READ THE BIBLE
Dale Murphy addresses how he sees religion as a danger that leads to conflicts between ethnic groups. He expresses his disillusionment of international and domestic problems created by Religion.
Religion as Gang-Warfare - Coming to a Theater Near You
by Dale Murphy (Author of "Read the Bible - It will scare the Hell out of You")
In 1981 when I was in the process of rejecting fundamentalist Christianity, I was totally alone. I knew of no one like me. Was I the only one who was “leaving the fold,” as per Ed Babinski’s book title? The only other person I was aware of who had expressed the ideas and attitudes I was feeling was Robert Ingersoll, in 1879. I heard of him by accident, as a result of a college dorm bull-session. He was dead and gone, and it appeared to me, forgotten. Was there no one who saw the problems I saw, who reasoned as I did? For me, twenty years ago there was nowhere to turn. One is the loneliest number, and 20 years ago, it was terrifying.
What a different world it is today, thanks to the Internet. And “thanks” to all of you who have contacted me with support and encouragement since the release of my book. I welcome more [firstname.lastname@example.org], and apologize for not referencing your books in mine, but I had no idea you were out there. I had no reason to look. Surviving alone for twenty years, I suppose I had gotten used to it. It was only after the book was complete, as I was compiling the references, that I thought I might do an Internet search to see if an organization I had seen in a 1986 article which I had referenced still existed: Fundamentalists Anonymous.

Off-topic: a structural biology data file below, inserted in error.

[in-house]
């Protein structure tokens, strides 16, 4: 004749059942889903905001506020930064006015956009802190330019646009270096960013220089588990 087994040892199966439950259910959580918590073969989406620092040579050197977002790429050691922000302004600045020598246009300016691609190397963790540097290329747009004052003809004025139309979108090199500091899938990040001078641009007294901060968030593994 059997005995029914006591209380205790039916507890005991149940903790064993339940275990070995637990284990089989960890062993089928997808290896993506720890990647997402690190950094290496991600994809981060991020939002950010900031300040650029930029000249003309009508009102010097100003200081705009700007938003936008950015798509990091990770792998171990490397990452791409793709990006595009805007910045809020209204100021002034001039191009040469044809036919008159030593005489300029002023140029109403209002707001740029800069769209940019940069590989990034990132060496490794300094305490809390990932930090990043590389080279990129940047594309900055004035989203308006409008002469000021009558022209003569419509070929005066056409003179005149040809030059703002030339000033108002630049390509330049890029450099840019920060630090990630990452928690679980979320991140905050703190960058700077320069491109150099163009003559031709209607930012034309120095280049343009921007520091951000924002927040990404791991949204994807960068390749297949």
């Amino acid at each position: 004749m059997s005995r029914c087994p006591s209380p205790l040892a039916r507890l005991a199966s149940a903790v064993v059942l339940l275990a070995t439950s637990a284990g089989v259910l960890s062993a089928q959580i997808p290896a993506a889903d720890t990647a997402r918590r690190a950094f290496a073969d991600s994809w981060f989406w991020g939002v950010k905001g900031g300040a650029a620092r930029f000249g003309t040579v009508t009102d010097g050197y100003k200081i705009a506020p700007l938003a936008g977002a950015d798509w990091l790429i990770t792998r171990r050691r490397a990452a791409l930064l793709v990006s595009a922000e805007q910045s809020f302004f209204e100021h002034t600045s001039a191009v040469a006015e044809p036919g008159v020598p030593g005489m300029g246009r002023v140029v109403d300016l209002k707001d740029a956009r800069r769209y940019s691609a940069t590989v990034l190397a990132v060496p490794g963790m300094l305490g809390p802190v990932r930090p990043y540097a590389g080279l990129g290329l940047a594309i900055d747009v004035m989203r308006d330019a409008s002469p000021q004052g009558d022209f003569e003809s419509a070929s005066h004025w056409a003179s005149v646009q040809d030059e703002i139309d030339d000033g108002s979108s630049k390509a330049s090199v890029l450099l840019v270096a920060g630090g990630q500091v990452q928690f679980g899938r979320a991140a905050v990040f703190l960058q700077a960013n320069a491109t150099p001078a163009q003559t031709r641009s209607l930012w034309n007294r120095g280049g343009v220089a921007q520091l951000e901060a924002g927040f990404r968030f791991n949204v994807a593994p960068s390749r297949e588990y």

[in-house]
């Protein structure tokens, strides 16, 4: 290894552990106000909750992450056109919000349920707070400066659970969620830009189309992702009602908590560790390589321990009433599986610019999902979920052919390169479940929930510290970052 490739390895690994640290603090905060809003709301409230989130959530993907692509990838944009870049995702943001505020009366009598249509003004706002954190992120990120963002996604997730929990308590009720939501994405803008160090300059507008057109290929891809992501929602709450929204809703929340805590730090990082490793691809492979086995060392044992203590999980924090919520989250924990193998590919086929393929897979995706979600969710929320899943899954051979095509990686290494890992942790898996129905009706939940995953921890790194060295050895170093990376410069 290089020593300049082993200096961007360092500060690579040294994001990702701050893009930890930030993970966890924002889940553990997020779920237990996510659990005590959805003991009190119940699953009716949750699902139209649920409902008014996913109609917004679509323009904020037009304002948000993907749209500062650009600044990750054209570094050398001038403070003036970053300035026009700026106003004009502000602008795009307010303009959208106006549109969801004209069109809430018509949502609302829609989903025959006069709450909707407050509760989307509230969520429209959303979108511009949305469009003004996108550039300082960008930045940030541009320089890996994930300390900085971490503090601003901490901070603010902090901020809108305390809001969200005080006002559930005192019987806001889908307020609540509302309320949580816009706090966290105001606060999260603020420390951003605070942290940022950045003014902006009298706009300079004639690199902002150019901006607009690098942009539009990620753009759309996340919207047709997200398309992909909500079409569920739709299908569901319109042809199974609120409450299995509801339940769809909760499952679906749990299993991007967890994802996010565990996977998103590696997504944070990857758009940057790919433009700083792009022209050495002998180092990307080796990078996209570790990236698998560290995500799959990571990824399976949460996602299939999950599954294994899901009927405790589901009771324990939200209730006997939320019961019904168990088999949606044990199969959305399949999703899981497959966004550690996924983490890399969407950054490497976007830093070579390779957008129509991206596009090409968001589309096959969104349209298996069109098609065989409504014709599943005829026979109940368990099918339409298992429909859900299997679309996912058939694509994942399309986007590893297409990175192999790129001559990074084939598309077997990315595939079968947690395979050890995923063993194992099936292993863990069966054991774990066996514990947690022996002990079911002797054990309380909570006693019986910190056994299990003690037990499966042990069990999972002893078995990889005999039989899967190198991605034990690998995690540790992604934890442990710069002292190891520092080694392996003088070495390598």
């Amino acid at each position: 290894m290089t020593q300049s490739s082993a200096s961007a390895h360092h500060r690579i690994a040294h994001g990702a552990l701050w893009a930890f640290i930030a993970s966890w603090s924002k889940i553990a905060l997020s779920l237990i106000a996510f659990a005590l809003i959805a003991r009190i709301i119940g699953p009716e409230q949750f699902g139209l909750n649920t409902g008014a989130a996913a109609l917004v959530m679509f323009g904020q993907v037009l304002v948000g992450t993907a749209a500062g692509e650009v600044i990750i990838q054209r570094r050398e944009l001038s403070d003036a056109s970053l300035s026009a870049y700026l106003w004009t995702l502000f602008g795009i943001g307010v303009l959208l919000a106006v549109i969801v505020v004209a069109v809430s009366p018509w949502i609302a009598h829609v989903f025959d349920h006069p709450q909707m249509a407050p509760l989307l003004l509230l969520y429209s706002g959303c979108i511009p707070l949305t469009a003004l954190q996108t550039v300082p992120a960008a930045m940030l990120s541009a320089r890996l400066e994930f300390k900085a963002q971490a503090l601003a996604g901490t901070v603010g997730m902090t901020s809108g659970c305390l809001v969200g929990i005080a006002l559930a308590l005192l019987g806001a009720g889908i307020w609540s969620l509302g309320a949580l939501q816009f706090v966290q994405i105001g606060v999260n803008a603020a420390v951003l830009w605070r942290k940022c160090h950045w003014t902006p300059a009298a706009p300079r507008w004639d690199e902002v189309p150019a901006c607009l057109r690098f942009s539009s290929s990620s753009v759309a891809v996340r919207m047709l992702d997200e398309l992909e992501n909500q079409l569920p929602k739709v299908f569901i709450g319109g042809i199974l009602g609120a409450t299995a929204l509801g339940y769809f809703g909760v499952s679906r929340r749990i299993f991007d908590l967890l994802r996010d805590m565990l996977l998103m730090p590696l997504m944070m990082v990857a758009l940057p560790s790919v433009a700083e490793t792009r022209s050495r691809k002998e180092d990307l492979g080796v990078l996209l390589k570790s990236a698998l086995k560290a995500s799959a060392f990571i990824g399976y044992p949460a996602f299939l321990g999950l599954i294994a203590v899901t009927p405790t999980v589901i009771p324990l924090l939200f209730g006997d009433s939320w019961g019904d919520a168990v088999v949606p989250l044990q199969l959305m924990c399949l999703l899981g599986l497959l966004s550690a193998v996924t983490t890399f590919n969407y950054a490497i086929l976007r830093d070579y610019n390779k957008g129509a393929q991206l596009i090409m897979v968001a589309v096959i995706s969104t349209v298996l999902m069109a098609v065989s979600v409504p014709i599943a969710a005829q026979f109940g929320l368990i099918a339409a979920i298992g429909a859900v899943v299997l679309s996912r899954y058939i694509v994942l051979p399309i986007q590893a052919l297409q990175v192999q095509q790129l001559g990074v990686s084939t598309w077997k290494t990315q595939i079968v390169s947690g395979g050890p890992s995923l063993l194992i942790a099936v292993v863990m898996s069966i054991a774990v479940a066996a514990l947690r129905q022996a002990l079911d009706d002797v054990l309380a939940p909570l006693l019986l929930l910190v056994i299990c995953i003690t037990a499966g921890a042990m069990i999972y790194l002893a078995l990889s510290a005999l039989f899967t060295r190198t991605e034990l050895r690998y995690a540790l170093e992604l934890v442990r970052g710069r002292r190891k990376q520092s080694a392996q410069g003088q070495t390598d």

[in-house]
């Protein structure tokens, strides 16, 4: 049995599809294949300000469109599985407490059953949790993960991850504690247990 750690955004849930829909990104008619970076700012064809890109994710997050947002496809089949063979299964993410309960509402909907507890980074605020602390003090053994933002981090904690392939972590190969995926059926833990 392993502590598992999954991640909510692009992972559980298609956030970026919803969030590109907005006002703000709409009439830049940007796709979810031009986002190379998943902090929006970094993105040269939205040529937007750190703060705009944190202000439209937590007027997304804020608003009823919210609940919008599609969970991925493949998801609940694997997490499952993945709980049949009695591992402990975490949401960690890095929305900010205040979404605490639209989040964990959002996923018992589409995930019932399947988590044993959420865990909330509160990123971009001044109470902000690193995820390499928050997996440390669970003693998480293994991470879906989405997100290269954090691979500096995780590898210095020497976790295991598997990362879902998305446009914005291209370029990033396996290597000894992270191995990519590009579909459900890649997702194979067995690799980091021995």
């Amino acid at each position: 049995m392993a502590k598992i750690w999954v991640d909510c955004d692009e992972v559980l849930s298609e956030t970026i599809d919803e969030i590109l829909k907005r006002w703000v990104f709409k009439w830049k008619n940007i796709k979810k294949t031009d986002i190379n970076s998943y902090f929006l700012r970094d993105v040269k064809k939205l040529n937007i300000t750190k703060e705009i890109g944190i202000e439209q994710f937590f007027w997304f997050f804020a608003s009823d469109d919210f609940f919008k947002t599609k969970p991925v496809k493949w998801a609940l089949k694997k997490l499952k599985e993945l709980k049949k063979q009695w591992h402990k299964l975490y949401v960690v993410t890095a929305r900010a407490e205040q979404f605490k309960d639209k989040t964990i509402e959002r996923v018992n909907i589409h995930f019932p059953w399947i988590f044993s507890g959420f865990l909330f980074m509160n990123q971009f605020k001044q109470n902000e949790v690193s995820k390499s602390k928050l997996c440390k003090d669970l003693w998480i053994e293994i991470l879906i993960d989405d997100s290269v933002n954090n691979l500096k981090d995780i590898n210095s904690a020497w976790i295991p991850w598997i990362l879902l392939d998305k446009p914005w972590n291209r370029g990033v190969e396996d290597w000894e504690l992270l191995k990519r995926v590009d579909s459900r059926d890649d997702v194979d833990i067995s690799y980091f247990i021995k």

I probably would have continued in this live-and-let-live attitude toward Christianity had it not been for two recent events; the first personal, and the second: international. I began writing a book. After reading the book, my brother called and accused me of being guilty of the same attitude which I pointed out in my book as the root of all religious wars: Religious Exclusivity, the “We’re right and you’re wrong and something’s gotta be done about it” theme that lurks beneath the surface. He is probably right.
After hanging up the phone, excuses started coming to mind. What has changed me from a live-and-let-live guy into an anti-established-religion activist? Two events:
#1: The loss of my family to evangelical fundamentalism.